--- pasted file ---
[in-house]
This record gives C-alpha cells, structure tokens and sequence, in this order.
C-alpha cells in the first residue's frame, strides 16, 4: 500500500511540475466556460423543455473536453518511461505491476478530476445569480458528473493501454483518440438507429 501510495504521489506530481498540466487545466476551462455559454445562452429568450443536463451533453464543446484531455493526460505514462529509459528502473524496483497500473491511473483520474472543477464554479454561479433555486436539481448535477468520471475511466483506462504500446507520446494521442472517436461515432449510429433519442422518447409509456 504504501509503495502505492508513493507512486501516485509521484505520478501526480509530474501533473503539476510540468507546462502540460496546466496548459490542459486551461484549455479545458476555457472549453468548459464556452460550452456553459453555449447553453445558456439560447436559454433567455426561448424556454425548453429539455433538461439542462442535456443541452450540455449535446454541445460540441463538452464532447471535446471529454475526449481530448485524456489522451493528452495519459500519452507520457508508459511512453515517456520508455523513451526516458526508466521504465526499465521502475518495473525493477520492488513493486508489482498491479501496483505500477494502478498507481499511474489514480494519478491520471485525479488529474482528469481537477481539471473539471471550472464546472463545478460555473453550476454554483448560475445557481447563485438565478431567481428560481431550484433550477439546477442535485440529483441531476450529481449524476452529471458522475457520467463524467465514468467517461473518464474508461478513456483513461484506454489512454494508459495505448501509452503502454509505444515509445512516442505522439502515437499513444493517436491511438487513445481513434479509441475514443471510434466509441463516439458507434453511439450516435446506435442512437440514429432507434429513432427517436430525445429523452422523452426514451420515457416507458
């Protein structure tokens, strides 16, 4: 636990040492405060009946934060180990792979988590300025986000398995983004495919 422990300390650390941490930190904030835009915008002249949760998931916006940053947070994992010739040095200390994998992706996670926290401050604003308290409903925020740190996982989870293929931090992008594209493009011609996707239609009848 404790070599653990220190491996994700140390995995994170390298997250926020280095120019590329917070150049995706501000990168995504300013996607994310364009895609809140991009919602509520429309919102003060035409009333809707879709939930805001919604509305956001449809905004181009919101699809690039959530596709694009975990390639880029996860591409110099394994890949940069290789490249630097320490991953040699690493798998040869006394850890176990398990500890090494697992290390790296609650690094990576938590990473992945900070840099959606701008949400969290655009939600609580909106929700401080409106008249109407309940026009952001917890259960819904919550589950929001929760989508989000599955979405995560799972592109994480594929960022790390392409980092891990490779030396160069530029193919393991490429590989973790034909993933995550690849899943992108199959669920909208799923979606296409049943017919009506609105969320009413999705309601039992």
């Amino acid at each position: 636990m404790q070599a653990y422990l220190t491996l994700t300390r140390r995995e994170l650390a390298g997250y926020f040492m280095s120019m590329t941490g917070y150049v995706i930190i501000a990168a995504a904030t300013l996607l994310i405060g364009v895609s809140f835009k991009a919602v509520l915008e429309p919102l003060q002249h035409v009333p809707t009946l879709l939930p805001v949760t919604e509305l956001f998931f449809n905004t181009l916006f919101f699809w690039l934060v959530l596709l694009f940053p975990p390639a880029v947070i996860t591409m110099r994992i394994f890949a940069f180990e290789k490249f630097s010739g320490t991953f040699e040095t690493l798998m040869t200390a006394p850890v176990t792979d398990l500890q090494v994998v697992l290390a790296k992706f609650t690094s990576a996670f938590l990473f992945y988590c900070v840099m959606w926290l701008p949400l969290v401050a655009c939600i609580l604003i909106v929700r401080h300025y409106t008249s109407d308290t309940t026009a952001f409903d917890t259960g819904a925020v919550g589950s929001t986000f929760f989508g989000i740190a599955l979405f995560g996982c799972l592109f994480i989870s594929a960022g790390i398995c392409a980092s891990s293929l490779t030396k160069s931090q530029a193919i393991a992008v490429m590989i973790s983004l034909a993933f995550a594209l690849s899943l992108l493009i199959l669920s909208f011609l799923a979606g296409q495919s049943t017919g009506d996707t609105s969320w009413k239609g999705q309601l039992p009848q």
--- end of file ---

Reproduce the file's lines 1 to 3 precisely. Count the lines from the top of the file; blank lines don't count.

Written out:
[in-house]
This record gives C-alpha cells, structure tokens and sequence, in this order.
C-alpha cells in the first residue's frame, strides 16, 4: 500500500511540475466556460423543455473536453518511461505491476478530476445569480458528473493501454483518440438507429 501510495504521489506530481498540466487545466476551462455559454445562452429568450443536463451533453464543446484531455493526460505514462529509459528502473524496483497500473491511473483520474472543477464554479454561479433555486436539481448535477468520471475511466483506462504500446507520446494521442472517436461515432449510429433519442422518447409509456 504504501509503495502505492508513493507512486501516485509521484505520478501526480509530474501533473503539476510540468507546462502540460496546466496548459490542459486551461484549455479545458476555457472549453468548459464556452460550452456553459453555449447553453445558456439560447436559454433567455426561448424556454425548453429539455433538461439542462442535456443541452450540455449535446454541445460540441463538452464532447471535446471529454475526449481530448485524456489522451493528452495519459500519452507520457508508459511512453515517456520508455523513451526516458526508466521504465526499465521502475518495473525493477520492488513493486508489482498491479501496483505500477494502478498507481499511474489514480494519478491520471485525479488529474482528469481537477481539471473539471471550472464546472463545478460555473453550476454554483448560475445557481447563485438565478431567481428560481431550484433550477439546477442535485440529483441531476450529481449524476452529471458522475457520467463524467465514468467517461473518464474508461478513456483513461484506454489512454494508459495505448501509452503502454509505444515509445512516442505522439502515437499513444493517436491511438487513445481513434479509441475514443471510434466509441463516439458507434453511439450516435446506435442512437440514429432507434429513432427517436430525445429523452422523452426514451420515457416507458